Josh Richardson

Community Shootaround: Heat Roster Logjam

As we relayed earlier today, Heat head coach Erik Spoelstra is “sick” to his stomach about his inability to find minutes for veteran sharpshooter Wayne Ellington. And now that fellow guard and teammate Dion Waiters is set to return from his ankle injury, don’t expect playing time decisions to get any easier for Spoelstra.

Not counting Waiters or up-and-coming youngster Derrick Jones, the Heat already have 11 players on standard NBA contracts who log 20.5 minutes per game or more, the most of anyone in the league. And of those 12 players, seven are swingmen who play primarily on the wing (Josh RichardsonRodney McGruder, Justise Winslow, Dwyane Wade, Tyler Johnson, Ellington, and Waiters).

In tonight’s blowout win against the Cavs, Wade logged a DNP-Illness, with the remainder of the minutes on the wing going to Richardson (32), Jones (31), Winslow (27), Johnson (26), McGruder (21), and Waiters (11).

With Wade back in the mix soon and Waiters presumably playing his way into more minutes, the question becomes whether the Heat will move on from some of the aforementioned players, such as Waiters or Ellington, or keep the roster logjam as currently constructed as insurance in the event of another injury.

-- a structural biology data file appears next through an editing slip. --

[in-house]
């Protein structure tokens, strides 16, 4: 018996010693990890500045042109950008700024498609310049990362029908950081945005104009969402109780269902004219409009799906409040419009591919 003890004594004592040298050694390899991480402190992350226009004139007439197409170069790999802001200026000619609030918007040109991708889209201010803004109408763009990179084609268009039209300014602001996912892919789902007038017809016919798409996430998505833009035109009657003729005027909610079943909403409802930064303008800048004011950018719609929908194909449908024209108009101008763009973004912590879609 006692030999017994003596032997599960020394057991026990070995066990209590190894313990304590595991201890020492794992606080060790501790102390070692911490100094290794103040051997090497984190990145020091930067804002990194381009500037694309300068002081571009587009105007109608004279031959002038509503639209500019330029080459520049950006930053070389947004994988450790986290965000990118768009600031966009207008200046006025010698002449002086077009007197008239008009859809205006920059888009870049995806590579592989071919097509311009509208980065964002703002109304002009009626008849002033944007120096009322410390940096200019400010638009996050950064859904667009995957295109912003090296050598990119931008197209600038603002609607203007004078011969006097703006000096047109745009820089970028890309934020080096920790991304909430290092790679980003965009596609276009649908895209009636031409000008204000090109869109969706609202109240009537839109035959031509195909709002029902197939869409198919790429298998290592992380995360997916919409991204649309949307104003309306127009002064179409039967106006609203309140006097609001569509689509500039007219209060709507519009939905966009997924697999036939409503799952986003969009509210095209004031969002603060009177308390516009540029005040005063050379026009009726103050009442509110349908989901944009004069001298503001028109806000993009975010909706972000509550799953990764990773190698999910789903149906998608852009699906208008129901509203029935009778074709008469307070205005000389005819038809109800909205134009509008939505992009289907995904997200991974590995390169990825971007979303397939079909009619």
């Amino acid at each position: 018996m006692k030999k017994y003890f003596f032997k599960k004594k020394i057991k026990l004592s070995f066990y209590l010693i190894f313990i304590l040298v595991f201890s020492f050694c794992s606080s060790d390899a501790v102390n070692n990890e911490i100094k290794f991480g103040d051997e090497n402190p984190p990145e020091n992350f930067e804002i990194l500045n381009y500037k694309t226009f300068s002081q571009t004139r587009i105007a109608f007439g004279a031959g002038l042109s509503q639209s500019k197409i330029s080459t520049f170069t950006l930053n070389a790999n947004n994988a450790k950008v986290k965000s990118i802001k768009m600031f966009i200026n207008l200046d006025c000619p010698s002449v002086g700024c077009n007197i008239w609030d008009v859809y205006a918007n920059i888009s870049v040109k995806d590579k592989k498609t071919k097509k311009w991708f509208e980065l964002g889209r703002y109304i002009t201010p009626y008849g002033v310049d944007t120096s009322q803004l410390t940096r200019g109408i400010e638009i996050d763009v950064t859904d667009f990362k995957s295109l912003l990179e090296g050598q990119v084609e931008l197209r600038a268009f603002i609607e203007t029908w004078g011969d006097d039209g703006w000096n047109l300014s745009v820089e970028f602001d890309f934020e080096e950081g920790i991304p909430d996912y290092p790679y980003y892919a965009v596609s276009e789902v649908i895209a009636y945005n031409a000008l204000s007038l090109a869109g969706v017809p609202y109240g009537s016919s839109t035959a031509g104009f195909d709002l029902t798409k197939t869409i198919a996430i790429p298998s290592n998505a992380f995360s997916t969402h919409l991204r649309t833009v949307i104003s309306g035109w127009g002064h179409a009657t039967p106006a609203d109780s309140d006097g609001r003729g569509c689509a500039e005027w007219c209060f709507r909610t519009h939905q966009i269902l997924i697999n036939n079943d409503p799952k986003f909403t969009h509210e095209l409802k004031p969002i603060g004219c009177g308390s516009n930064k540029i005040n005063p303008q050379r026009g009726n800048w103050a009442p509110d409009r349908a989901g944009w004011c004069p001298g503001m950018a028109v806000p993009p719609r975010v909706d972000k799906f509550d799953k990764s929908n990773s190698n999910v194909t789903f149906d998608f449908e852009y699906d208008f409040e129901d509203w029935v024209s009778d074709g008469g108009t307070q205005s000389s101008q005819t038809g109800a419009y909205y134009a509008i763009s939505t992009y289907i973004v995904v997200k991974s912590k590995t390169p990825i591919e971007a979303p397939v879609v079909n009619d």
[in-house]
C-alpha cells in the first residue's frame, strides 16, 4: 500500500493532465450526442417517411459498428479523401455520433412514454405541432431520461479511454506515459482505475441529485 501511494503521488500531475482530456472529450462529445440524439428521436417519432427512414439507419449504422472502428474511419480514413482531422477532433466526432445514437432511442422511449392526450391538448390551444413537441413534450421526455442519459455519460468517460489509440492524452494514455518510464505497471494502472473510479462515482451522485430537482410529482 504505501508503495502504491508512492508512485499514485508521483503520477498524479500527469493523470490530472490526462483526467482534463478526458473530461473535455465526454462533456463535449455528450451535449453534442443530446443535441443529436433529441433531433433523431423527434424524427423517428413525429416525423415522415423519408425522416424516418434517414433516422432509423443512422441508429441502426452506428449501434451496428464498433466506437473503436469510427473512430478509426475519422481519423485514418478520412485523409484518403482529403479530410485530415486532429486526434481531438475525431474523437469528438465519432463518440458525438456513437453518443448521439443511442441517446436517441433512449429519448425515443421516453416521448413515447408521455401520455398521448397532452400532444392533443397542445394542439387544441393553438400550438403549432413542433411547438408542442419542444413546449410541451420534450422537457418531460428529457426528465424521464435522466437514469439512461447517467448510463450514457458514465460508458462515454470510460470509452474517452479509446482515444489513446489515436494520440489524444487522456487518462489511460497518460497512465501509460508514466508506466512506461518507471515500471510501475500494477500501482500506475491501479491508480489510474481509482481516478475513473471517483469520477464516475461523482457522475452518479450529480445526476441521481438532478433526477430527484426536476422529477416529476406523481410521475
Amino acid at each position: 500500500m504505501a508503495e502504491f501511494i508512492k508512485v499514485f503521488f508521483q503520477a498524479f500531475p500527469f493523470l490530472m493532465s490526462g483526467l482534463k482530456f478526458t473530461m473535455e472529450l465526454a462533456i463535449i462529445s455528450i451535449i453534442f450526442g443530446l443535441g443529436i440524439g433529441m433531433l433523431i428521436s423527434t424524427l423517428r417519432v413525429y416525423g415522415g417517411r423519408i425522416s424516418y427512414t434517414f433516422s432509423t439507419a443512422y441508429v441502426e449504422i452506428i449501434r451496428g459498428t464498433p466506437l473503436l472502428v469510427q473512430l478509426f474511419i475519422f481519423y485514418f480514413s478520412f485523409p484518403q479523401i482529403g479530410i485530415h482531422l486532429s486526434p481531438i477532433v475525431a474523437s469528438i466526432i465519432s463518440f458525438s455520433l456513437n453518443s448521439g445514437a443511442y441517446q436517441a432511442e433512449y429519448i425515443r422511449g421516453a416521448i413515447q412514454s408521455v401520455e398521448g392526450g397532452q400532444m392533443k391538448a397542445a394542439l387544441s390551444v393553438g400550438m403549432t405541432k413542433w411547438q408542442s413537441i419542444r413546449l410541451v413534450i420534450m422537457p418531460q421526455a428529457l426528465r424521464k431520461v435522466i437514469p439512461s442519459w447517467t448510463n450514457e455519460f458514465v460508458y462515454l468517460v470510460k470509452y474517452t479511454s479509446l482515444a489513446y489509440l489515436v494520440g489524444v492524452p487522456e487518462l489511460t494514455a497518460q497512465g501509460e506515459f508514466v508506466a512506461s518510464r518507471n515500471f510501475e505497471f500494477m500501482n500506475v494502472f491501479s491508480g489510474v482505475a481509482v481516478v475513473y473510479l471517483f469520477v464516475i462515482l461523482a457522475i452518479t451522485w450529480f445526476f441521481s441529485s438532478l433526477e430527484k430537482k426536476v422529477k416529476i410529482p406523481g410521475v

That brings us to our question of the day: Do you think the Heat should try to move on from some of their wings or keep them all around for the rest of the 2018/19 season? If they alter their roster, who is the most likely wing to be moved? Ellington? Waiters? Somebody else?

Please take to the comments section to weigh in. We look forward to your input.

Heat Notes: Waiters, Ellington, Richardson, Wade